CIOs need to help CEOs overcome their reservations and find the right cloud technology partner for a serious, long-term relationship
Studies suggest that our top ten fears as human beings include flying, speaking in public, spiders, snakes, water and heights. All of these in their own way can give many of us “normal” beings slightly irrational shaking hands and dry mouths.
Chief executives are no different. They have their very own special top ten and very high on the list (along with EPS growth slowing and the global credit crunch) is losing control of technology in their business. An exchange between a CEO and a CIO might go something like this:
CIO: “I have put together a really safe plan that saves us lots of money, makes our service and change agenda really flexible and strong, strengthens security and takes us into the new generation of go-ahead organisations. We are going to be using the cloud.”
CEO: “So, in English, you are putting all of my key technical stuff up in the ether with everyone else’s? I think not. Let the next chief executive make that call.”
In that short, typical conversation, we can see where most cloud technology moves come unstuck. The challenge for those seeking to use technology to improve their business remains the same the world over. We need to translate this scary world of “spiders and snakes” into a place where the boss can: really understand what you are doing and pass on this explanation to one of his/her friends at a dinner party, and form a long-lasting relationship with the most valuable piece of the jigsaw – the right partner.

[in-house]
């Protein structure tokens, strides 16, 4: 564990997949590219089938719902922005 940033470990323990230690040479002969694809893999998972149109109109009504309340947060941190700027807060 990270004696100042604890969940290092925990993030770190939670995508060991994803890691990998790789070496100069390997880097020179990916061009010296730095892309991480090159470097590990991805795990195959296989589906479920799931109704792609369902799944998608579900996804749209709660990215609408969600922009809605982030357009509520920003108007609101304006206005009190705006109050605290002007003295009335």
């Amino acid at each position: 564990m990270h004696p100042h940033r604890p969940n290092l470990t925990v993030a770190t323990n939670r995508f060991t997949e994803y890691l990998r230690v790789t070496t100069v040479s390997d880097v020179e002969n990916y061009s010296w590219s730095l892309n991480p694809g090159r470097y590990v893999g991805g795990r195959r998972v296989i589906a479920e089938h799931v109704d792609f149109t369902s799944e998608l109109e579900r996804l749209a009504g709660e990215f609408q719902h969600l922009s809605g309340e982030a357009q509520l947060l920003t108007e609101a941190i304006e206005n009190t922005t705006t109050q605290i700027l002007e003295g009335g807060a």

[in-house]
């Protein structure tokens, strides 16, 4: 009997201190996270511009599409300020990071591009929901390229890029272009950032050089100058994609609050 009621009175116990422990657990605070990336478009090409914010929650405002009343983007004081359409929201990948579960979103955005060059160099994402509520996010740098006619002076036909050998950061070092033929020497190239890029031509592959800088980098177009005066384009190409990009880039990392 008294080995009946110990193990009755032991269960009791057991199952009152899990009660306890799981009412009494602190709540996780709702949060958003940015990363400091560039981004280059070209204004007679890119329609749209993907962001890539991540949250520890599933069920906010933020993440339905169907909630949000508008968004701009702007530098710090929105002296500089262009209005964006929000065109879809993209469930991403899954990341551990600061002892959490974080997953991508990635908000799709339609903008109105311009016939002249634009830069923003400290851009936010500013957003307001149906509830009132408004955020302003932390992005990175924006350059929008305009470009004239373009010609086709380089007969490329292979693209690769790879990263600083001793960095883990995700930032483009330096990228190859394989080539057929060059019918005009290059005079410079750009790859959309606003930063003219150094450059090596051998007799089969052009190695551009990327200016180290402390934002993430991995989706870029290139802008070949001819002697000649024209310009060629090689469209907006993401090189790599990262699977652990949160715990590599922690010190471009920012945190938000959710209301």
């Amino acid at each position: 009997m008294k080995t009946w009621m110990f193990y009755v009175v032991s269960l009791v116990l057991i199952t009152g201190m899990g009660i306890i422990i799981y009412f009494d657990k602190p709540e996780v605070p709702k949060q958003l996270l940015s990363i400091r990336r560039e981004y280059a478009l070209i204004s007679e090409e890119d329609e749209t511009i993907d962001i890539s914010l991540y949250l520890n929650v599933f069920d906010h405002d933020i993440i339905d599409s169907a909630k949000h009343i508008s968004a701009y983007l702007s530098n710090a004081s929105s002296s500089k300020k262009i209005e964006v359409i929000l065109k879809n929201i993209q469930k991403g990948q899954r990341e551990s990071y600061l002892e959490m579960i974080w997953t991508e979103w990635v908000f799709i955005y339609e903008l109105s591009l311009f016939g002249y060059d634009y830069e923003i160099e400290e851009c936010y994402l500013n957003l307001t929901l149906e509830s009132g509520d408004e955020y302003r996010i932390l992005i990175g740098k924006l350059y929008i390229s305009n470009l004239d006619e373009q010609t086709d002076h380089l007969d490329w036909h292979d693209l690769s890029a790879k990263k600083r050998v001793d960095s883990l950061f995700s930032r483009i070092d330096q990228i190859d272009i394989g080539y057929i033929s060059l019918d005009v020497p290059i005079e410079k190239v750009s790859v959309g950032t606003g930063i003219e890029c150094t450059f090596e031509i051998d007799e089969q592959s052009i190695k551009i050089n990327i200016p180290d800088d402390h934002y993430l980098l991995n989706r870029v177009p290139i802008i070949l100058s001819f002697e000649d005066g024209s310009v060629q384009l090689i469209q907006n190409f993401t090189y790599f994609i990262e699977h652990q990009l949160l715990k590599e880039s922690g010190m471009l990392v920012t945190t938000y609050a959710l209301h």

Nothing will bring that satisfied and relaxed look to the CEO’s face faster than meeting their perfect partner. This will be an organisation that can walk them through the cultural change journey and really get under the skin of their irrational concerns.
Among the plethora of sites offering internet dating, the most successful ones promise to find the long-term person who is a genuine match. Aiming for short-term revenue gain from each participant would be a strange business model.
In reality, just like finding the right cloud technology partner, the real skill in the model is the reputational gain each perfect couple achieves and the 100 friends they tell.
CIOs may already know that their ideas are sound, financially beneficial and secure, but no amount of rational tech- speak will convince the boss.
We have already gone through this at Mitchells & Butlers. In fact we are currently transforming our IT infrastructure with Fujitsu, through the roll-out of a private cloud and management network. Step one was getting everyone on board.
Focus on the “spiders” and “matchmaking” and your cloud dreams will become business reality in the next change cycle, rather than a vague aspiration to be considered at some later date.